Similar to sports, music and playing musical instruments can activate many of your kids’ developmental and creative skills. In fact, in 2016, scientists from the University of Southern California discovered a link between music in early childhood and accelerated brain development.
Additionally, music improves fine and large motor skills, language skills, management of emotions, self-confidence, literacy, patience, discipline, and creativity in general.
Crack the eggs, roll the dough, and cut the vegetables. All these activities can significantly boost your kids’ creative and developmental skills. Cooking, in general, can teach children basic math concepts and essential language skills, as well as fine and large motor skills. Other benefits include: improved reading skills, introducing children to scientific concepts such as temperature, increased focus, attention, etc.
As for creativity, if you let them roam free, soon your kids will start making their own dishes. Who knows! Maybe you got a little chef in your house, waiting to find its potential.
Handpicked just for you: The Easy Guide to Food and Drink Vocabulary in Spanish
6. Reading and Writing
This is a no-brainer, huh? Reading and writing skills are instrumental to kids’ success in school.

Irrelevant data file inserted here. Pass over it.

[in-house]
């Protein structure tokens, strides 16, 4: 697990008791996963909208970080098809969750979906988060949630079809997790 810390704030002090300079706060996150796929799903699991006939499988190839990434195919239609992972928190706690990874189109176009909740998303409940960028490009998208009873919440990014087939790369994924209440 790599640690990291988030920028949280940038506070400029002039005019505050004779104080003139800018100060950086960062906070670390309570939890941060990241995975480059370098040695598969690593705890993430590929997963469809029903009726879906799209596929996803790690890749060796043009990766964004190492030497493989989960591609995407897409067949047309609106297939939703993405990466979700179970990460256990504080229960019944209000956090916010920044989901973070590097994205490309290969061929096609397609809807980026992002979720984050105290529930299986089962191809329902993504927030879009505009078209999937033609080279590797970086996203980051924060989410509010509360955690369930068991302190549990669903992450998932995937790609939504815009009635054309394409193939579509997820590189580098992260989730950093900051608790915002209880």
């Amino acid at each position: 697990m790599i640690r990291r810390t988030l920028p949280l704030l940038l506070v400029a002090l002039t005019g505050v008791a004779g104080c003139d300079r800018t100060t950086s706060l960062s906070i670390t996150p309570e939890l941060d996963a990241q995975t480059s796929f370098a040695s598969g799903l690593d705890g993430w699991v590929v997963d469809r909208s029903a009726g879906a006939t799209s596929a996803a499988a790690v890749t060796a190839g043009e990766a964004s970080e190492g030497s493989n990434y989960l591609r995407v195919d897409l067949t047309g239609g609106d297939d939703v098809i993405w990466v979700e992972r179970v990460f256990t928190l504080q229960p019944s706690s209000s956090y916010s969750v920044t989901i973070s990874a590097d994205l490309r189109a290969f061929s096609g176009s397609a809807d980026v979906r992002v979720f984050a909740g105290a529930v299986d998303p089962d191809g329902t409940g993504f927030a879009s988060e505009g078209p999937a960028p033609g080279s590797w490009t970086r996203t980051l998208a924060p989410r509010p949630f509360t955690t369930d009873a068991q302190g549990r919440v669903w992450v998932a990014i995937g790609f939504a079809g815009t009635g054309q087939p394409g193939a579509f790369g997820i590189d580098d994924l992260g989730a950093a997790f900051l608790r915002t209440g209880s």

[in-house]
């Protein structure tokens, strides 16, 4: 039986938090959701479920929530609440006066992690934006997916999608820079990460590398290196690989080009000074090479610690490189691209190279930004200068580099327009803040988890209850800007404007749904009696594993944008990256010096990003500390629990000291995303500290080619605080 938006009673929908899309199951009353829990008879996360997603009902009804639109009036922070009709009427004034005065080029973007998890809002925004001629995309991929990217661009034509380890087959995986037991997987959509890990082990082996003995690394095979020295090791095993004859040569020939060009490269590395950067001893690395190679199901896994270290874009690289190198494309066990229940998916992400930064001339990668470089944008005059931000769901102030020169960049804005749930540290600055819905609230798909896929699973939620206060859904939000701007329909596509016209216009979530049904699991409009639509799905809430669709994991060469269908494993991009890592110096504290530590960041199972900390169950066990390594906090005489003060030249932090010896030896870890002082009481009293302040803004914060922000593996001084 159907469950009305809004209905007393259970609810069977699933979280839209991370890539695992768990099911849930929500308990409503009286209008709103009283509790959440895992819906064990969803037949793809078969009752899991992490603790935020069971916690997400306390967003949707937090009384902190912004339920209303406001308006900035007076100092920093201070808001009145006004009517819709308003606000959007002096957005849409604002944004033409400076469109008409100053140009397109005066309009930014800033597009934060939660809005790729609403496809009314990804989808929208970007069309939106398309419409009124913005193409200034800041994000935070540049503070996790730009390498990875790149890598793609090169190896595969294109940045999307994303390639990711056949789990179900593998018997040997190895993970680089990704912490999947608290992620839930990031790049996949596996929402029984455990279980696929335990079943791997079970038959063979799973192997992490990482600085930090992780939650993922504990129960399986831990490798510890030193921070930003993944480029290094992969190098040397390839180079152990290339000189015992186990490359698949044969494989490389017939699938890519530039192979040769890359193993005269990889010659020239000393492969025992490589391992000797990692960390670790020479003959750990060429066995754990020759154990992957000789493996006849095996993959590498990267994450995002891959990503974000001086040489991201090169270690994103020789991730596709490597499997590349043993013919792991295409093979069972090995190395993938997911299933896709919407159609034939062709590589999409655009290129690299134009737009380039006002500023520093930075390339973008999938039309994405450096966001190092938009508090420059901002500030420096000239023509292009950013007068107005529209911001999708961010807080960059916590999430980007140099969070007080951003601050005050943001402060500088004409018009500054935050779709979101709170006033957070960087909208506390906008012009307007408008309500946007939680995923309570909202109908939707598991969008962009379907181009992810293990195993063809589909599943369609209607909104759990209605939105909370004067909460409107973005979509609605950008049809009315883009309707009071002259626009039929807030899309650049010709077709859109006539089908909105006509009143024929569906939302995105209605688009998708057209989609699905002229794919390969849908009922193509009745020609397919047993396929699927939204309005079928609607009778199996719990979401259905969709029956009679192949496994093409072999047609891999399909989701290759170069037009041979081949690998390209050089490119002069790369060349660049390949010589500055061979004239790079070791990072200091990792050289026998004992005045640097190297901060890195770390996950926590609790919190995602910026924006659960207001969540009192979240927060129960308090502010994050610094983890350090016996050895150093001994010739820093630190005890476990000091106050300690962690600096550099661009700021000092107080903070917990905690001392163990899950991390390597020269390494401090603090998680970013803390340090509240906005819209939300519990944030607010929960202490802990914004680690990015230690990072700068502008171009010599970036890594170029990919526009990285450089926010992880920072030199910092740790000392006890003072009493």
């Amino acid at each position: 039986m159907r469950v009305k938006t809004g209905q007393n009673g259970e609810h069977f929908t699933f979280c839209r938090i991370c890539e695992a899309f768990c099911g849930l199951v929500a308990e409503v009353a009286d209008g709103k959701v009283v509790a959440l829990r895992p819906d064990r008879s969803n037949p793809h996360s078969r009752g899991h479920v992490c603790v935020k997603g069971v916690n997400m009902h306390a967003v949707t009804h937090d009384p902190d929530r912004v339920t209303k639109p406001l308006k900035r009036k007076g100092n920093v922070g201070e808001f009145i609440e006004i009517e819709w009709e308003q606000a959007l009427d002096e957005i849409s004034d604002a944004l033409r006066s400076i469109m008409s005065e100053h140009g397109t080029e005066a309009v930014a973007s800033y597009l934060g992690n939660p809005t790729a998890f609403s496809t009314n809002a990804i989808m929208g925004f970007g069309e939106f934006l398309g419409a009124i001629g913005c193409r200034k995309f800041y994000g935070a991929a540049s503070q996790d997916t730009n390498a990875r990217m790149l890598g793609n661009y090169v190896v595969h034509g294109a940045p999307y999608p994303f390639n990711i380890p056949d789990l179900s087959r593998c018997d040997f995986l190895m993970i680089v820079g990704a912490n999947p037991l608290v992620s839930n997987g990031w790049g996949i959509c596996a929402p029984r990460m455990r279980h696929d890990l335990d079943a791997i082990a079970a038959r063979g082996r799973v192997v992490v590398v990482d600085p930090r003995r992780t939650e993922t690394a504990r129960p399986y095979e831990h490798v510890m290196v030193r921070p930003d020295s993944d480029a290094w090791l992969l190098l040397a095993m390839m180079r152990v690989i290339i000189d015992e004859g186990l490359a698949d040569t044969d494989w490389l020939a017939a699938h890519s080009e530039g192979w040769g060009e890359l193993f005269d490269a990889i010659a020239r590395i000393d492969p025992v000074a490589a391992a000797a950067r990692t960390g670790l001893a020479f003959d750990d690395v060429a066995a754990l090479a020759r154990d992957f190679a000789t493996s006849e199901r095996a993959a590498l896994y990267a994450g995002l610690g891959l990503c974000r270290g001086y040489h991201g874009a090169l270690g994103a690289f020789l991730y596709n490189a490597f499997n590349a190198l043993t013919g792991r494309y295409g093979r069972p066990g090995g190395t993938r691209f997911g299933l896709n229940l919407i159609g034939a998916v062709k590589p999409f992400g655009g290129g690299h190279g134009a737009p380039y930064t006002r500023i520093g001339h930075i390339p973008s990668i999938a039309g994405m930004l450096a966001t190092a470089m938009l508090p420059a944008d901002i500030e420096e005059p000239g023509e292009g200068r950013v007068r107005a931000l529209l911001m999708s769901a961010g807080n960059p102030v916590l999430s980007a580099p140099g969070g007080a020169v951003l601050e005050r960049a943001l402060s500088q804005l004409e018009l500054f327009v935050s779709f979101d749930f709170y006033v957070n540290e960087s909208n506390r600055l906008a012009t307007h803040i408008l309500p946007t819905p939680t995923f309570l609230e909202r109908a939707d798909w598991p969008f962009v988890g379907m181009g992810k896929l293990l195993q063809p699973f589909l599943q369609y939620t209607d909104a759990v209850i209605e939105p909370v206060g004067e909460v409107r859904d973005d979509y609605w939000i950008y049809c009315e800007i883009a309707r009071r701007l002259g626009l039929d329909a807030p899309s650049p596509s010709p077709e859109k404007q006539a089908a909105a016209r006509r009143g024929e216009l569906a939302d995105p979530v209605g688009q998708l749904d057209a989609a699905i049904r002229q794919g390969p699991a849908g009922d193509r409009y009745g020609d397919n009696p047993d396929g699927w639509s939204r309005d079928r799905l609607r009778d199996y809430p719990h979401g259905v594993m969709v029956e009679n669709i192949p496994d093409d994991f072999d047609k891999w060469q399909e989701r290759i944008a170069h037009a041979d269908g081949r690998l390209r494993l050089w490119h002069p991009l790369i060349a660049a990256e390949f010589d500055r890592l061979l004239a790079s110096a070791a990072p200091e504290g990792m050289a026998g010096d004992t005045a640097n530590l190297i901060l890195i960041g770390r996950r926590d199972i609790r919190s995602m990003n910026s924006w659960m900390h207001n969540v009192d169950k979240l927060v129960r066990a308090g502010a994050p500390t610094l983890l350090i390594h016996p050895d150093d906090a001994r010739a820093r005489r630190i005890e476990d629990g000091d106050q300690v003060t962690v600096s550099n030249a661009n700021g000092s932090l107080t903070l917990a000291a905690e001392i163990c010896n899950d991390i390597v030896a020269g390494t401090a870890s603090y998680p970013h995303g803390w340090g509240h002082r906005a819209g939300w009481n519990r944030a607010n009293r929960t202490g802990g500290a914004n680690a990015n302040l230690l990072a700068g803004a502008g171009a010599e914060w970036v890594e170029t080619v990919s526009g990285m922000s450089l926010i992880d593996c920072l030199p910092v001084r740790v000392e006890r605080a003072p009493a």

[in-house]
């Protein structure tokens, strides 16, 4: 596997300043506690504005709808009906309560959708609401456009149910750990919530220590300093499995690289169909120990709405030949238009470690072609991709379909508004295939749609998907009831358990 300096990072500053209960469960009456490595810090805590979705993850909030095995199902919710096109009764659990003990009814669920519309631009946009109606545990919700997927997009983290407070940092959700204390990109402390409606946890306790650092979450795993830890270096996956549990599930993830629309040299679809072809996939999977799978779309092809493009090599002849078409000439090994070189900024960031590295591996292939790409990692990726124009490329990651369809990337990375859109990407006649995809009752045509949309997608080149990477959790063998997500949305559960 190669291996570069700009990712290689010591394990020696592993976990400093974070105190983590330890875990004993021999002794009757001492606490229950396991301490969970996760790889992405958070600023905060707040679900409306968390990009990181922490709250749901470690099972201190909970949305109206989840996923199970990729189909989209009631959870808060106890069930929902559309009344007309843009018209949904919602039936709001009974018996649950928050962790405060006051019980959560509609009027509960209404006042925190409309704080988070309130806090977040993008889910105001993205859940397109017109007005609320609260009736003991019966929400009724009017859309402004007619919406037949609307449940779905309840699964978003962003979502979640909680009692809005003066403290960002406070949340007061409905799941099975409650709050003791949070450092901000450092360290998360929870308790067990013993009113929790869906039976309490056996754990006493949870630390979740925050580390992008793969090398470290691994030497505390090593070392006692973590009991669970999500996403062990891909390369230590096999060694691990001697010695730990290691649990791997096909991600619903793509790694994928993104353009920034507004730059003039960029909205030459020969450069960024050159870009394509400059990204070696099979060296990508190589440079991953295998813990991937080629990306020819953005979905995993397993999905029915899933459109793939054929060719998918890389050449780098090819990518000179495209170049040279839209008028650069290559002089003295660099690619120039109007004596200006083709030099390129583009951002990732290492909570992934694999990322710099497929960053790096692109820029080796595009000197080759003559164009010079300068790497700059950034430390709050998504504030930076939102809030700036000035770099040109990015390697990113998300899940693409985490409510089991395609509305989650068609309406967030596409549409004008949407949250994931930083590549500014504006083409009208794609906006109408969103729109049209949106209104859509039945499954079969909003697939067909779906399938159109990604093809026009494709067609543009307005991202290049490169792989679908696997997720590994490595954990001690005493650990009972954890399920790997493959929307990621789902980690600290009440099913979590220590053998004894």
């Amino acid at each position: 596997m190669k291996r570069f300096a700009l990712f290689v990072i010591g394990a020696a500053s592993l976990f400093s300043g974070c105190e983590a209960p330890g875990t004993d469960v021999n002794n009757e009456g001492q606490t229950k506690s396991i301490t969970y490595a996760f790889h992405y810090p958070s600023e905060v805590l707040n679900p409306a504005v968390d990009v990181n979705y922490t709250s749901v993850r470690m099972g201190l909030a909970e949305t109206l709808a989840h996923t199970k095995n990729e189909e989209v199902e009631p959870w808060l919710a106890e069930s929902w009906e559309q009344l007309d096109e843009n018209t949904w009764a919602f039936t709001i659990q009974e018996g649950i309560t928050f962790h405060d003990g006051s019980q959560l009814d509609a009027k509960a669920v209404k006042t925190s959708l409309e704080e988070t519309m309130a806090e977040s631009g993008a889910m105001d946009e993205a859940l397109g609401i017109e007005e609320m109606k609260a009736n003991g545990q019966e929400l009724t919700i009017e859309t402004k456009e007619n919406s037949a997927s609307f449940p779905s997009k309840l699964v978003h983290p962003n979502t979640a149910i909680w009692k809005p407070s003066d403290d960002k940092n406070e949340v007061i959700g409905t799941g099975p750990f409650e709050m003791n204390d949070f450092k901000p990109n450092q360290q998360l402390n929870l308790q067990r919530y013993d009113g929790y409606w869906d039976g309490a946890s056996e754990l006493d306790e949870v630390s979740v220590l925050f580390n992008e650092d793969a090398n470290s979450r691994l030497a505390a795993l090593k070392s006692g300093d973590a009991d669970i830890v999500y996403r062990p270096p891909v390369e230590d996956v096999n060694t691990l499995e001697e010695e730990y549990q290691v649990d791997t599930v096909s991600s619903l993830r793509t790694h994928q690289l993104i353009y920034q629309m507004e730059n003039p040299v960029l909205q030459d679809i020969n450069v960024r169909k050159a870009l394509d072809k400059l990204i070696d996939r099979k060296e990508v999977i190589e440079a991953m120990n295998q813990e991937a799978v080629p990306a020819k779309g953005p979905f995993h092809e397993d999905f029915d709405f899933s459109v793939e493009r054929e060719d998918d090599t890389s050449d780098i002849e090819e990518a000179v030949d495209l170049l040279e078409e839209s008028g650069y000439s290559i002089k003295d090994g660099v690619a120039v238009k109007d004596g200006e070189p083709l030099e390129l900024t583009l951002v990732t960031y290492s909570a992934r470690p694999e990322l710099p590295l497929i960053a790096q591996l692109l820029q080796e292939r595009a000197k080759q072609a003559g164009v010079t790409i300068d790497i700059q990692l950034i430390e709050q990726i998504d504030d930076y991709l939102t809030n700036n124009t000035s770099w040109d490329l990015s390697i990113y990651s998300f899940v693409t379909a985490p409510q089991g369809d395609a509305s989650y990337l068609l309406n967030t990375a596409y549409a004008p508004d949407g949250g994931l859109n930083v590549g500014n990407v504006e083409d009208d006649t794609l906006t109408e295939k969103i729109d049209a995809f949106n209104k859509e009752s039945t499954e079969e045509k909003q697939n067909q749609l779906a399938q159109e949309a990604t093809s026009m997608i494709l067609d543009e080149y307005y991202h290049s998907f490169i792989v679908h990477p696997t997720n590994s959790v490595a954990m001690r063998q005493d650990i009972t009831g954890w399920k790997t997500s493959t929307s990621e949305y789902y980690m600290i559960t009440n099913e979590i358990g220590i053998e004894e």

Additionally, reading and writing can help your kids develop cognitive skills like remembering stuff and how to concentrate and pay attention. It can also improve language skills.
Children have the unbridled capacity to imagine things and dream, so it’s the perfect time to introduce them to literature and creative writing. Also, if you take the time to read aloud to your kids and if they see you reading as well, you’re cultivating a lifelong love of reading in your spare time. Author and educator Jim Trelease once wrote: “Every time we read to a child, we’re sending a ‘pleasure’ message to the child’s brain.”
As for writing, it’s a great stress reliever, and it improves focus, discipline, and hand-eye coordination. In addition, it stimulates the brain and boosts creativity.